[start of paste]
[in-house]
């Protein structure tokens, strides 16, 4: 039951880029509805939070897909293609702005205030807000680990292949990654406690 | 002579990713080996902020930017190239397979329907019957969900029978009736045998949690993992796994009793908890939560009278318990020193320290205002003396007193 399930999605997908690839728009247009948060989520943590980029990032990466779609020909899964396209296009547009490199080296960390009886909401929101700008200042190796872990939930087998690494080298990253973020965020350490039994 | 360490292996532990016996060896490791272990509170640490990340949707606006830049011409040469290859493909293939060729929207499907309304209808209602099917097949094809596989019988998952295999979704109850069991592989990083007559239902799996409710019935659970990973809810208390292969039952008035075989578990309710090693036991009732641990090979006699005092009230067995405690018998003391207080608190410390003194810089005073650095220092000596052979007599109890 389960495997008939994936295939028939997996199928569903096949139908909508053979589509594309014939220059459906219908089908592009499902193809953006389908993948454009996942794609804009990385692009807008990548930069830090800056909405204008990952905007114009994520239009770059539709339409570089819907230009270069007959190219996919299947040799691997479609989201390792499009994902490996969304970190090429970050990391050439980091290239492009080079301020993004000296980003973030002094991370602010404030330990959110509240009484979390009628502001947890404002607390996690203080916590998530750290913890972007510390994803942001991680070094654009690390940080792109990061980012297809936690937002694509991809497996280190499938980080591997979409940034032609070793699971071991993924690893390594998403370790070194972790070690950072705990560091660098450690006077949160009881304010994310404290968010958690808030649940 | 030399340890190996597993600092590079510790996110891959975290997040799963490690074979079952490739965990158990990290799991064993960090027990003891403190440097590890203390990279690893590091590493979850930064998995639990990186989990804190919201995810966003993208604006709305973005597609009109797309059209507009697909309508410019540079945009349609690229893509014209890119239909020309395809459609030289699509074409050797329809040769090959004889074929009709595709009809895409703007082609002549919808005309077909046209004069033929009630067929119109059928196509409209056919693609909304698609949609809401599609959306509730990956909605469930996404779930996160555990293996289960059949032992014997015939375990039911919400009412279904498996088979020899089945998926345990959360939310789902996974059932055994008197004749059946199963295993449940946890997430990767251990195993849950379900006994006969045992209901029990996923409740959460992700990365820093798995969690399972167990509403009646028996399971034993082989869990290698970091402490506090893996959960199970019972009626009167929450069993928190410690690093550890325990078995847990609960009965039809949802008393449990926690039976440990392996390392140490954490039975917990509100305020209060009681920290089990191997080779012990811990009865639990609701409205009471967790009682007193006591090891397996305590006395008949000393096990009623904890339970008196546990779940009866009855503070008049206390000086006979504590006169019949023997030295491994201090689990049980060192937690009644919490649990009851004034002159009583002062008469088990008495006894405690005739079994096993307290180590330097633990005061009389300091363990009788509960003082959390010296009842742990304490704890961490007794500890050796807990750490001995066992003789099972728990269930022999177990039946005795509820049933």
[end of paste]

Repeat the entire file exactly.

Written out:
[in-house]
């Protein structure tokens, strides 16, 4: 039951880029509805939070897909293609702005205030807000680990292949990654406690 | 002579990713080996902020930017190239397979329907019957969900029978009736045998949690993992796994009793908890939560009278318990020193320290205002003396007193 399930999605997908690839728009247009948060989520943590980029990032990466779609020909899964396209296009547009490199080296960390009886909401929101700008200042190796872990939930087998690494080298990253973020965020350490039994 | 360490292996532990016996060896490791272990509170640490990340949707606006830049011409040469290859493909293939060729929207499907309304209808209602099917097949094809596989019988998952295999979704109850069991592989990083007559239902799996409710019935659970990973809810208390292969039952008035075989578990309710090693036991009732641990090979006699005092009230067995405690018998003391207080608190410390003194810089005073650095220092000596052979007599109890 389960495997008939994936295939028939997996199928569903096949139908909508053979589509594309014939220059459906219908089908592009499902193809953006389908993948454009996942794609804009990385692009807008990548930069830090800056909405204008990952905007114009994520239009770059539709339409570089819907230009270069007959190219996919299947040799691997479609989201390792499009994902490996969304970190090429970050990391050439980091290239492009080079301020993004000296980003973030002094991370602010404030330990959110509240009484979390009628502001947890404002607390996690203080916590998530750290913890972007510390994803942001991680070094654009690390940080792109990061980012297809936690937002694509991809497996280190499938980080591997979409940034032609070793699971071991993924690893390594998403370790070194972790070690950072705990560091660098450690006077949160009881304010994310404290968010958690808030649940 | 030399340890190996597993600092590079510790996110891959975290997040799963490690074979079952490739965990158990990290799991064993960090027990003891403190440097590890203390990279690893590091590493979850930064998995639990990186989990804190919201995810966003993208604006709305973005597609009109797309059209507009697909309508410019540079945009349609690229893509014209890119239909020309395809459609030289699509074409050797329809040769090959004889074929009709595709009809895409703007082609002549919808005309077909046209004069033929009630067929119109059928196509409209056919693609909304698609949609809401599609959306509730990956909605469930996404779930996160555990293996289960059949032992014997015939375990039911919400009412279904498996088979020899089945998926345990959360939310789902996974059932055994008197004749059946199963295993449940946890997430990767251990195993849950379900006994006969045992209901029990996923409740959460992700990365820093798995969690399972167990509403009646028996399971034993082989869990290698970091402490506090893996959960199970019972009626009167929450069993928190410690690093550890325990078995847990609960009965039809949802008393449990926690039976440990392996390392140490954490039975917990509100305020209060009681920290089990191997080779012990811990009865639990609701409205009471967790009682007193006591090891397996305590006395008949000393096990009623904890339970008196546990779940009866009855503070008049206390000086006979504590006169019949023997030295491994201090689990049980060192937690009644919490649990009851004034002159009583002062008469088990008495006894405690005739079994096993307290180590330097633990005061009389300091363990009788509960003082959390010296009842742990304490704890961490007794500890050796807990750490001995066992003789099972728990269930022999177990039946005795509820049933």